By Cally Guerin
Team supervision has many advantages for doctoral candidates and supervisors, as demonstrated in the emerging literature on this topic (see, for example, Guerin & Green 2013; Kobayashi, Grout & Rump 2015; Lee 2008; Manathunga 2012; Robertson 2016). But it can also bring some challenges, not least of which is how to handle the feedback from two or more supervisors who may not always completely agree on what the writing needs. This can become a source of anxiety for the student, and can also create tension between supervisors themselves. In some research I undertook with Ian Green and Wendy Bastalich, we talked to PhD candidates about the logistics of managing feedback from a team of supervisors. We called the paper “Big Love”, since it seemed that part of the task was to keep everyone in the supervision team happy, much like the husband with multiple wives in the TV show of the same name.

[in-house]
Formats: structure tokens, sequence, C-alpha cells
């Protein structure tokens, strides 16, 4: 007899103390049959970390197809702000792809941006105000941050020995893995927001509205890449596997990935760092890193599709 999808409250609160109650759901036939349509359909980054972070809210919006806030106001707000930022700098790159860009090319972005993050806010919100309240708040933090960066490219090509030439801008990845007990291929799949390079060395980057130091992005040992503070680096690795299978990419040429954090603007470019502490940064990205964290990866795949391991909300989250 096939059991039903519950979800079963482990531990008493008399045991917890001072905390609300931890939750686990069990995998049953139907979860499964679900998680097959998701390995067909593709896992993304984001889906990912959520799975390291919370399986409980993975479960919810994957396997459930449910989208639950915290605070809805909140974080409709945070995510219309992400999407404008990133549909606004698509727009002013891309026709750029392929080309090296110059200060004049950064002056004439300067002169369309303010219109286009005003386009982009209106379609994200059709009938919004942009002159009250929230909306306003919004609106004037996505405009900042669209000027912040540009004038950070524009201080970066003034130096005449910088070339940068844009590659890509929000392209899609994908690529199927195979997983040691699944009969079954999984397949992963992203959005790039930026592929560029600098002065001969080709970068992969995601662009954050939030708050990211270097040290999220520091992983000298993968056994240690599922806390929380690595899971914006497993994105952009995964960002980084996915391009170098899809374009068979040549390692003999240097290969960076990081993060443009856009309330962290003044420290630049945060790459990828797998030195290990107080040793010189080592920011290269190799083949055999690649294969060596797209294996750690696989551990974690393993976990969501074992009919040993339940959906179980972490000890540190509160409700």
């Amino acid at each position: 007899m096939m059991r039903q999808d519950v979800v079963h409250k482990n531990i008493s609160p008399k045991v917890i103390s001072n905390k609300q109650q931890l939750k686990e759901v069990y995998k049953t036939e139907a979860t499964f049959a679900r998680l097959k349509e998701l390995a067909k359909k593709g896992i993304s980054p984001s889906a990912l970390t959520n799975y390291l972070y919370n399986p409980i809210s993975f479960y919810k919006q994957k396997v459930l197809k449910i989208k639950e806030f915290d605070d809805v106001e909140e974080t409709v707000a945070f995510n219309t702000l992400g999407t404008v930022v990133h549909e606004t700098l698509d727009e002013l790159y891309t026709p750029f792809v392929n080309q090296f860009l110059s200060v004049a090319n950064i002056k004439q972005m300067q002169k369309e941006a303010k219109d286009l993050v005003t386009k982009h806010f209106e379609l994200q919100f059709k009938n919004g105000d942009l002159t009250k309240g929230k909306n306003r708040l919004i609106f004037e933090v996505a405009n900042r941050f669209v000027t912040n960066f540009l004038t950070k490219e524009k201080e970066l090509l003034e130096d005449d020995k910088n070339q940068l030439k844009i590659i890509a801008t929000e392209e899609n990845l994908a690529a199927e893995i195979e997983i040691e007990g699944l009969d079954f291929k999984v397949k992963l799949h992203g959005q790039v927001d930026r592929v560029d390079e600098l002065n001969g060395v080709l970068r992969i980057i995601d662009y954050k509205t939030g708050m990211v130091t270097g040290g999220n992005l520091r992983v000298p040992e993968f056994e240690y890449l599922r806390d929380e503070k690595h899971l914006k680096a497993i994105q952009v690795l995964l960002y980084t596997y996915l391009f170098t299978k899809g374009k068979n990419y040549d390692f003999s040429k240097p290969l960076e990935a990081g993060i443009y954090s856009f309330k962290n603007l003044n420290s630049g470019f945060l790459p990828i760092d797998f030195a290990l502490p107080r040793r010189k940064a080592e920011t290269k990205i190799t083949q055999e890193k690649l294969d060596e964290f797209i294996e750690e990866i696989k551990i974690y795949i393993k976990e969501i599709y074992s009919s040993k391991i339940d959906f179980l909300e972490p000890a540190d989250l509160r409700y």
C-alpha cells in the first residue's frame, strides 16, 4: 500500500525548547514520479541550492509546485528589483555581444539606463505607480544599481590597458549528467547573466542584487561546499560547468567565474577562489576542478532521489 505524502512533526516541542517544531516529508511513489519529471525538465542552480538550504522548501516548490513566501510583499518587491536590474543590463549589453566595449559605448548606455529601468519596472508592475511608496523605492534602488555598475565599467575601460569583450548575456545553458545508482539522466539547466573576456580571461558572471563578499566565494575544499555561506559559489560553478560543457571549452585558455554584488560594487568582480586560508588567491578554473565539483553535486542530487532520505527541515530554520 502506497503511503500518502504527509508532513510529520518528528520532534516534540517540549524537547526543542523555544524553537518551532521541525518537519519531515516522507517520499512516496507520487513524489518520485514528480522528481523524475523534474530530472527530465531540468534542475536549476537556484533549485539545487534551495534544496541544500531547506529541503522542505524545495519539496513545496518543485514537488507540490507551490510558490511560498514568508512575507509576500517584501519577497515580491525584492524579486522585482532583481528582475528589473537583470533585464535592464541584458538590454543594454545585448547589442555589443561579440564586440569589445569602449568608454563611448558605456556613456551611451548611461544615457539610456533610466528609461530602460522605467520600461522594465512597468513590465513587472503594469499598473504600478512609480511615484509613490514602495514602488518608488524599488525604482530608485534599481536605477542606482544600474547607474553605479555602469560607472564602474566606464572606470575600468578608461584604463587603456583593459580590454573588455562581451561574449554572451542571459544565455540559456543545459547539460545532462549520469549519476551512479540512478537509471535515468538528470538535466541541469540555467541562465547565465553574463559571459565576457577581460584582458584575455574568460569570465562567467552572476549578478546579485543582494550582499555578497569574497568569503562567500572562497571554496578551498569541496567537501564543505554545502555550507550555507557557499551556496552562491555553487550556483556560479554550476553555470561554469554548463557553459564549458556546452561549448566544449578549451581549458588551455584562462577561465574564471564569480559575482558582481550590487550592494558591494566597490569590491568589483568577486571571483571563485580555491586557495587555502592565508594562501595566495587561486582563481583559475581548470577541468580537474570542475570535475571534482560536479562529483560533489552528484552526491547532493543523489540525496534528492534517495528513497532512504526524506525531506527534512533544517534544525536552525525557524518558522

Supervisors can offer all sorts of advice on writing, from the big picture issues around structuring the material to the sentence-level details of grammar and word choice. When those comments are in conflict, students can feel torn between whose ideas they ought to follow: the principal supervisor? The advice that makes most sense to the student? Find some middle path that may not really address any of the divergent opinions? Continue reading